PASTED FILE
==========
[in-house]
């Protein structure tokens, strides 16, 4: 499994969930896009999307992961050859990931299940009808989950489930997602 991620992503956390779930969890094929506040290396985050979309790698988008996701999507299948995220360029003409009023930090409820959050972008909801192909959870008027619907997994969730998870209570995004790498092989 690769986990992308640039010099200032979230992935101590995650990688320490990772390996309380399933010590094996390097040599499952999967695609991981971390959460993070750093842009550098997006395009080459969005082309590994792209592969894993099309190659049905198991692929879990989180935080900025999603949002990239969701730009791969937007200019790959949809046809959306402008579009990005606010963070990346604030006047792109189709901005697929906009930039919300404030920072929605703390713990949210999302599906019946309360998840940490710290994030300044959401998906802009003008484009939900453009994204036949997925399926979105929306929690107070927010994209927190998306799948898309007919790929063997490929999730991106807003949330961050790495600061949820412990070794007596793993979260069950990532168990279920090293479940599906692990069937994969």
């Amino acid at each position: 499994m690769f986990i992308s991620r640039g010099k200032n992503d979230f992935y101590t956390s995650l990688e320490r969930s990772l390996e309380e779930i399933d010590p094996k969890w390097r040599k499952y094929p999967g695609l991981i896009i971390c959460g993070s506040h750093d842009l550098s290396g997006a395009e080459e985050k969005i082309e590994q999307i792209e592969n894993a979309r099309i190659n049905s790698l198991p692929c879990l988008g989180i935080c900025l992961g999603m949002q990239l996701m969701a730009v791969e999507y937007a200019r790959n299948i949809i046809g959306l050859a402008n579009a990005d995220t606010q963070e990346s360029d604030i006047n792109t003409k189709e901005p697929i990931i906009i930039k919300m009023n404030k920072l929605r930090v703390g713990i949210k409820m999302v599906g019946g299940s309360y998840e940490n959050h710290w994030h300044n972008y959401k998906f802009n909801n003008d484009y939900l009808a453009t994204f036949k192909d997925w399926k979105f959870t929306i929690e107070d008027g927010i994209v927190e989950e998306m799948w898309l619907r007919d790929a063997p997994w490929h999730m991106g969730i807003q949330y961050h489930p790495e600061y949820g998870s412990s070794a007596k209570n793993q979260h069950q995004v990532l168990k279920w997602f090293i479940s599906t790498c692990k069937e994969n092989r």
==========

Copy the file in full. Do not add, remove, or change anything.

[in-house]
């Protein structure tokens, strides 16, 4: 499994969930896009999307992961050859990931299940009808989950489930997602 991620992503956390779930969890094929506040290396985050979309790698988008996701999507299948995220360029003409009023930090409820959050972008909801192909959870008027619907997994969730998870209570995004790498092989 690769986990992308640039010099200032979230992935101590995650990688320490990772390996309380399933010590094996390097040599499952999967695609991981971390959460993070750093842009550098997006395009080459969005082309590994792209592969894993099309190659049905198991692929879990989180935080900025999603949002990239969701730009791969937007200019790959949809046809959306402008579009990005606010963070990346604030006047792109189709901005697929906009930039919300404030920072929605703390713990949210999302599906019946309360998840940490710290994030300044959401998906802009003008484009939900453009994204036949997925399926979105929306929690107070927010994209927190998306799948898309007919790929063997490929999730991106807003949330961050790495600061949820412990070794007596793993979260069950990532168990279920090293479940599906692990069937994969």
């Amino acid at each position: 499994m690769f986990i992308s991620r640039g010099k200032n992503d979230f992935y101590t956390s995650l990688e320490r969930s990772l390996e309380e779930i399933d010590p094996k969890w390097r040599k499952y094929p999967g695609l991981i896009i971390c959460g993070s506040h750093d842009l550098s290396g997006a395009e080459e985050k969005i082309e590994q999307i792209e592969n894993a979309r099309i190659n049905s790698l198991p692929c879990l988008g989180i935080c900025l992961g999603m949002q990239l996701m969701a730009v791969e999507y937007a200019r790959n299948i949809i046809g959306l050859a402008n579009a990005d995220t606010q963070e990346s360029d604030i006047n792109t003409k189709e901005p697929i990931i906009i930039k919300m009023n404030k920072l929605r930090v703390g713990i949210k409820m999302v599906g019946g299940s309360y998840e940490n959050h710290w994030h300044n972008y959401k998906f802009n909801n003008d484009y939900l009808a453009t994204f036949k192909d997925w399926k979105f959870t929306i929690e107070d008027g927010i994209v927190e989950e998306m799948w898309l619907r007919d790929a063997p997994w490929h999730m991106g969730i807003q949330y961050h489930p790495e600061y949820g998870s412990s070794a007596k209570n793993q979260h069950q995004v990532l168990k279920w997602f090293i479940s599906t790498c692990k069937e994969n092989r």